Architecture is not just tangible (or intangible) structures but can also be used as a tool for social change. There are many organisations around the world which recognize its ability to aid those in need and not just by providing shelter. One of these organisations operates in the old city of Leh, Ladahk and provides several inspiring examples.
The Tibet Heritage Fund is a non-profit organisation registered in Germany, China, India and Mongolia. They concentrate on development work as well as house upgrades and heritage. They focus on a sustainable participatory approach with an aim to conserve communities, buildings and local building technology.
Beginning in Tibet and the restoration of the historic city of Lhasa, they have expanded into the old city of Leh, which is one of the best-preserved historic Tibetan urban areas. The old city was in serious decay and was losing its residents as the houses and city infrastructure proved difficult to live in. The Tibet Heritage Fund (THF) work in Leh began in 2003 and since then they have introduced many programs which have helped restore the old city and the lives of the people who live there.
THF saw that the old city was more than a collection of historic buildings but a collection of people with long historic ties to the buildings and streets they inhabited. They offered owners 50% co-financing for the upgrading of historic buildings scattered throughout the old city. The only catches were that traditional materials and technologies were used where suitable and that the exterior appearance did not change more than necessary. Many buildings in the old city have since been improved this way. Buildings were not only restored but were made more livable for today’s occupants with increased natural light, and the introduction of electricity and plumbing.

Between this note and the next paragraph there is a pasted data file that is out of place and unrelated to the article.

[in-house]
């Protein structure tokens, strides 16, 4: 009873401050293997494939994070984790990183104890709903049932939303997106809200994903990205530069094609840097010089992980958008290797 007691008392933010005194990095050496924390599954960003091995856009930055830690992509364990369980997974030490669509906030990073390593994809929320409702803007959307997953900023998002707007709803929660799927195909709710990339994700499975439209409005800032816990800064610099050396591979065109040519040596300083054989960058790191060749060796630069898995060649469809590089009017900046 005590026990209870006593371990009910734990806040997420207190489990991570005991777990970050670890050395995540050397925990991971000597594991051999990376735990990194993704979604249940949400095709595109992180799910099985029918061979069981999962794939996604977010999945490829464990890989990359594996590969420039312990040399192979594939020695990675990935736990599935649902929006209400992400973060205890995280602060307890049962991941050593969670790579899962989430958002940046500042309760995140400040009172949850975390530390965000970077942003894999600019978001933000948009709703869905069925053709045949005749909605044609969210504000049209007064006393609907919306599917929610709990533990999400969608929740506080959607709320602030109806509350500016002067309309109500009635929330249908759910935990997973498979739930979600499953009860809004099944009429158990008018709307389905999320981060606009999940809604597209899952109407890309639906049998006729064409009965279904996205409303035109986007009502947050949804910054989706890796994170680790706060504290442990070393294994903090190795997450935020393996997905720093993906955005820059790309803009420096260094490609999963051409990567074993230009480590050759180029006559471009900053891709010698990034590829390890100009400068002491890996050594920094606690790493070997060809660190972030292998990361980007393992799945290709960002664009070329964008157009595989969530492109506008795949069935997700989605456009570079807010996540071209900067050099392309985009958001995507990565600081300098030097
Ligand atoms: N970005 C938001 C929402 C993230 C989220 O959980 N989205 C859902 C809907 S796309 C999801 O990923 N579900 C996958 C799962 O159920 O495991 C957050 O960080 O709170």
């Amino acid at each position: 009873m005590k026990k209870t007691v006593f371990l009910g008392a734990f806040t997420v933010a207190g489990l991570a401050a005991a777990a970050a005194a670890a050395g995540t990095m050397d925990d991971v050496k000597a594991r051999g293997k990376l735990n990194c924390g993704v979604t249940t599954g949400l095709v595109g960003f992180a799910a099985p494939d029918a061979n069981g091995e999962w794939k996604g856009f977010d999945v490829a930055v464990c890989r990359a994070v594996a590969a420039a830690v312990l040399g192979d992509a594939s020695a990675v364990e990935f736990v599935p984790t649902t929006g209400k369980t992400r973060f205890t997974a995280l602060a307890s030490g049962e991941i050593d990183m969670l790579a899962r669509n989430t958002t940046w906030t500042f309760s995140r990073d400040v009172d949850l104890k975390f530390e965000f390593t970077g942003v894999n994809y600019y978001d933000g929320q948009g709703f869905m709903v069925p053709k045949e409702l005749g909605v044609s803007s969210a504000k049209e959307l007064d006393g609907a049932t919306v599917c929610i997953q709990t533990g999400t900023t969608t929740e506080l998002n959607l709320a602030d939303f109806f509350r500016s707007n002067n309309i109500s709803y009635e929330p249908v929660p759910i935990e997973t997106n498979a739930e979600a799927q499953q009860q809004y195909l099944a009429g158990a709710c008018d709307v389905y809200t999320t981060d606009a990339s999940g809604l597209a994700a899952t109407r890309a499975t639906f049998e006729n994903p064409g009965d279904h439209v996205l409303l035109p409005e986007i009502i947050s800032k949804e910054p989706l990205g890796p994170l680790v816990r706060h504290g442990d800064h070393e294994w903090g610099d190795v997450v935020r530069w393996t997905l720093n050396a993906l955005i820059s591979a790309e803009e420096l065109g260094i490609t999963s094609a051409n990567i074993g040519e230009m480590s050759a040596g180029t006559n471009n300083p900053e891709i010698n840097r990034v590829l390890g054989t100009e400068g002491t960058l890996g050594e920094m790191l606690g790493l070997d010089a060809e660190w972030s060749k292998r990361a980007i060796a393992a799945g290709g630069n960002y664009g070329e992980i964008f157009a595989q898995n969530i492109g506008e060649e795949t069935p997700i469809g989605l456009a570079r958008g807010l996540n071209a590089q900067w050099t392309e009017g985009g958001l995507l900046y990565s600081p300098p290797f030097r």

Another project THF completed in the old city was an example of neighborhood upgrading. Streets in the old city were badly dilapidated with no drainage. After much consulting with the community, THF undertook a pilot project to pave and build a drain in one of the worse streets. With many community meetings and after bringing in experts to meet with community representatives a plan was developed. Unfortunately, the community members could not raise any more funds as they had already undertaken the THF 50% co-financing project. Instead they offered their labour and put in work for the drain digging and soil removal. Every family sent one member to help. For other aspects, experts had to be brought in.
The result of this pilot project were far reaching, not only did they discover a long buried rock straight from a Ladahki legend, but through the emphasis on community participation and involvement the community became much stronger from the project. The project also provided an example of what could be achieved and has since inspired further funding and encouraged the local government to develop other streets in the old city.
The old city has clearly been rejuvenated by the work of THF and no where is this more clear than Lala’s Cafe. A restored building at the entrance to the old city, Lala’s Cafe provides an entry point for thousands of tourists wishing to visit the palace and monastery which overlook the city. Visitors can experience the inside of a restored building, sample local food and learn more about the local area through an exhibition/library space. A heritage walk has been created which guides visitors to some of the highlights of the old city, of which now a great number are beautifully restored THF houses.
THF is a reasonably small organisation but it’s approach and method leave everlasting effects. The community has been strengthened, Ladahkis have been restored a proud heritage and locals have been trained in traditional and new jobs. Clearly, architecture here has achieved more than visible structures.
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